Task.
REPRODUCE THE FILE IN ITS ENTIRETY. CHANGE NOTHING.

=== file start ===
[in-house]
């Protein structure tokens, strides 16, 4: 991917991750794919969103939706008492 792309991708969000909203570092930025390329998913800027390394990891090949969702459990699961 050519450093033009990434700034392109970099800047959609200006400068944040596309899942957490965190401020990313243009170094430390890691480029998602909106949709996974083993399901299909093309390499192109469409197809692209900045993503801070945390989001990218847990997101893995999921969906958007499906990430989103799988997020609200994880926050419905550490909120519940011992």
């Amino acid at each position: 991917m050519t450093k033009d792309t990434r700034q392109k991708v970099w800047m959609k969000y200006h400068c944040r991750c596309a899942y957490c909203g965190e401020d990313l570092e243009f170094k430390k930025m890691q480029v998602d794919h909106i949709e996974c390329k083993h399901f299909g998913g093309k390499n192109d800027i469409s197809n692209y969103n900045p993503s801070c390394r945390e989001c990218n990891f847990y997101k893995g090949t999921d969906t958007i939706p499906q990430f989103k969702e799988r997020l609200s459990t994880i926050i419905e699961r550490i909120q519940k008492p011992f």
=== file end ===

[in-house]
């Protein structure tokens, strides 16, 4: 991917991750794919969103939706008492 792309991708969000909203570092930025390329998913800027390394990891090949969702459990699961 050519450093033009990434700034392109970099800047959609200006400068944040596309899942957490965190401020990313243009170094430390890691480029998602909106949709996974083993399901299909093309390499192109469409197809692209900045993503801070945390989001990218847990997101893995999921969906958007499906990430989103799988997020609200994880926050419905550490909120519940011992």
């Amino acid at each position: 991917m050519t450093k033009d792309t990434r700034q392109k991708v970099w800047m959609k969000y200006h400068c944040r991750c596309a899942y957490c909203g965190e401020d990313l570092e243009f170094k430390k930025m890691q480029v998602d794919h909106i949709e996974c390329k083993h399901f299909g998913g093309k390499n192109d800027i469409s197809n692209y969103n900045p993503s801070c390394r945390e989001c990218n990891f847990y997101k893995g090949t999921d969906t958007i939706p499906q990430f989103k969702e799988r997020l609200s459990t994880i926050i419905e699961r550490i909120q519940k008492p011992f």